In most instances, businesses will need to commit significant time and resources to identify the root cause of a data breach, notify affected stakeholders and implement new security measures. Meanwhile, a data breach may cost a company thousands or millions of dollars, along with cause immediate and long-lasting brand reputation damage.
"It's going to take you about a year to get back in good working order (after a data breach)," Davis stated. "Your reputation is going to be tarnished for at least that amount of time."
Furthermore, small and medium-sized businesses (SMBs) may struggle to rebound following a data breach. These companies generally lack the budgets of large businesses, and even a single data breach could force an SMB to shut down its operations.
"If you're a small SMB and [a data breach] is severe enough, you may never recover," Davis said. "Big businesses are much more likely to weather the storm, whereas it's rare that an SMB can get through a data breach."
A data breach likely will force a company to rebuild trust with consumers over time. But in some cases, customers who were impacted by a data breach may choose a company's rivals in the future.
"All that time, energy and effort that we've spent building the goodwill of our brand and getting out in front of the people that we want to take advantage of our services is quickly washed away (by a data breach)," Davis noted.
When it comes to data privacy, it is essential for a company to do whatever it can to safeguard consumer information. A business that implements data security systems can minimize risk and increase the likelihood of fast, effective responses to cyberattacks.
Lastly, a company should educate and inform its customers about data security. A business that is transparent about how it safeguards consumer data can foster trust with customers. Additionally, a business can encourage consumers to take an active role in protecting their sensitive data, further reducing the risk that this information falls into the hands of cybercriminals.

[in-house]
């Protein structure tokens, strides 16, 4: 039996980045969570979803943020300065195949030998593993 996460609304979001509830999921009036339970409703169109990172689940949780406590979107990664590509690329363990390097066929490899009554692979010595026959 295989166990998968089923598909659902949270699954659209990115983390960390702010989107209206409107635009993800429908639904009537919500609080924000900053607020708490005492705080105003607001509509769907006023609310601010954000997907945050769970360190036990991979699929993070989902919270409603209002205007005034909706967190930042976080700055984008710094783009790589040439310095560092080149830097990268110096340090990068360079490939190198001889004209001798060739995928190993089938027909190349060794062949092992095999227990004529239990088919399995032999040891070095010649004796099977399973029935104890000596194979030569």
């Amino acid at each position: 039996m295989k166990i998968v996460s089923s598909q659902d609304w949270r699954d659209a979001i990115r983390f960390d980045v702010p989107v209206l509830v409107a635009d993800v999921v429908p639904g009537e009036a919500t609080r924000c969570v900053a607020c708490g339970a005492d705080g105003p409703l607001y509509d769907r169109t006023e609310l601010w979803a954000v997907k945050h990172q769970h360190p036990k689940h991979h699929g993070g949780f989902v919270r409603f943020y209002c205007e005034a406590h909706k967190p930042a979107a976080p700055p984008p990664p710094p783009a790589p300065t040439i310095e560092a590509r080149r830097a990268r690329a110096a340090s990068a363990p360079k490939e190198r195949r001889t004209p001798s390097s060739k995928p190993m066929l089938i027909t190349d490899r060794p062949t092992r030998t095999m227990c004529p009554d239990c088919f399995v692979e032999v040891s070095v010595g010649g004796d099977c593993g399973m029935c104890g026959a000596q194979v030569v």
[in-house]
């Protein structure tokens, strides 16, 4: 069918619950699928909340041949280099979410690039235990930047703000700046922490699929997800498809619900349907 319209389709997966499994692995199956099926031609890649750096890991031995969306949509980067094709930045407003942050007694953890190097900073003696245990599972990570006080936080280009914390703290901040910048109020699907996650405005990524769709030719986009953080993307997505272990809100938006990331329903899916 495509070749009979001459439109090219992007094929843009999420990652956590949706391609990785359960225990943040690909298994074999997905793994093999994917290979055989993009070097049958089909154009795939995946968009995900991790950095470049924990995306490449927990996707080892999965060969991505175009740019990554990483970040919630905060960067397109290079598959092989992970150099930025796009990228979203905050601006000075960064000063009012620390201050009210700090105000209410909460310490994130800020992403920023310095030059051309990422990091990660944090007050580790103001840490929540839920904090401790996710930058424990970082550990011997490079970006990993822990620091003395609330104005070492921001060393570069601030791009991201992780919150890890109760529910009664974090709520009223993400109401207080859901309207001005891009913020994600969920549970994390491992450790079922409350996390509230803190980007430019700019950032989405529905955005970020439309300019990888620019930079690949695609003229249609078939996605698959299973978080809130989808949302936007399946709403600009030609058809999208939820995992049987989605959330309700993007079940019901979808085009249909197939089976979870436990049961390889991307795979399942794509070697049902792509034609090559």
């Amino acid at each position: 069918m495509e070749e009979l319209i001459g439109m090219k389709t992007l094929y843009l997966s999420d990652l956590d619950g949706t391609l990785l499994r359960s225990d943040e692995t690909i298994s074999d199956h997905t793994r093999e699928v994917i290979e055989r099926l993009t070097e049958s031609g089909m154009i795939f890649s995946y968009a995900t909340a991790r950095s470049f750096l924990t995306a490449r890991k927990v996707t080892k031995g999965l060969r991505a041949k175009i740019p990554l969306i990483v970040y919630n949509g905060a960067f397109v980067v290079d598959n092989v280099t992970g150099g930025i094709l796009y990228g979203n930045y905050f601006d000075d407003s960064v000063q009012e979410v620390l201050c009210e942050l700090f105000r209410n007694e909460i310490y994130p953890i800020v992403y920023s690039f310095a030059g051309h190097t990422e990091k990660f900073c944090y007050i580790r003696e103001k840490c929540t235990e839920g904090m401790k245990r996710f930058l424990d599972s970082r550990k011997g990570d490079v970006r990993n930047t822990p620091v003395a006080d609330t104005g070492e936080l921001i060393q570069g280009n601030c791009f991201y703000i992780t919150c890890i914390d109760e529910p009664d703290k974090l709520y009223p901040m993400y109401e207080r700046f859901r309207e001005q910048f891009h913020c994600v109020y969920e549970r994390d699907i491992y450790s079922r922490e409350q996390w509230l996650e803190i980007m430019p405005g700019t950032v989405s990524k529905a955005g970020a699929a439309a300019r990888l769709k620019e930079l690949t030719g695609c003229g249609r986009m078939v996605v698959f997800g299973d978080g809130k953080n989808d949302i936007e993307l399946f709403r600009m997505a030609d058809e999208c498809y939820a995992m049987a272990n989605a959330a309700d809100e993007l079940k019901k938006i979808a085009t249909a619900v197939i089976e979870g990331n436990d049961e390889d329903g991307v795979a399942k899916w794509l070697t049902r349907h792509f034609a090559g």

Gary Davis is the worldwide marketing lead for McAfee’s Consumer, Mobile and Small Business (CMSB) organization. In this role, he oversees the strategies and plans that drive brand/product consideration, preference, and demand globally. Gary is primarily responsible for optimizing the CMSB business for success and ensuring marketing superiority for the Company’s portfolio of products around the world. He closely follows technology and marketing topics to understand how they intersect and influence the behaviors of consumers. Gary is also considered an online security expert frequently discussing security threats and trends.
Gary has appeared on multiple business and consumer lifestyle broadcast outlets, including CBS News, CNBC, FOX News, Bloomberg, WSJ MoneyBeat and several Bay Area television stations; and quoted in the New York Times, the Wall Street Journal, USA Today, Money Magazine, CNN, Forbes, TIME Magazine, LA Times, Huffington Post, MSNBC, PC Magazine, CNET, and PC World. He is a sought-after speaker discussing contemporary marketing techniques and activities. Prior to joining McAfee, he held senior leadership positions for more than 15 years in technology companies. Gary served on the board of directors of the National Cyber Security Alliance (NCSA).
You can find Gary on Twitter @GaryJDavis.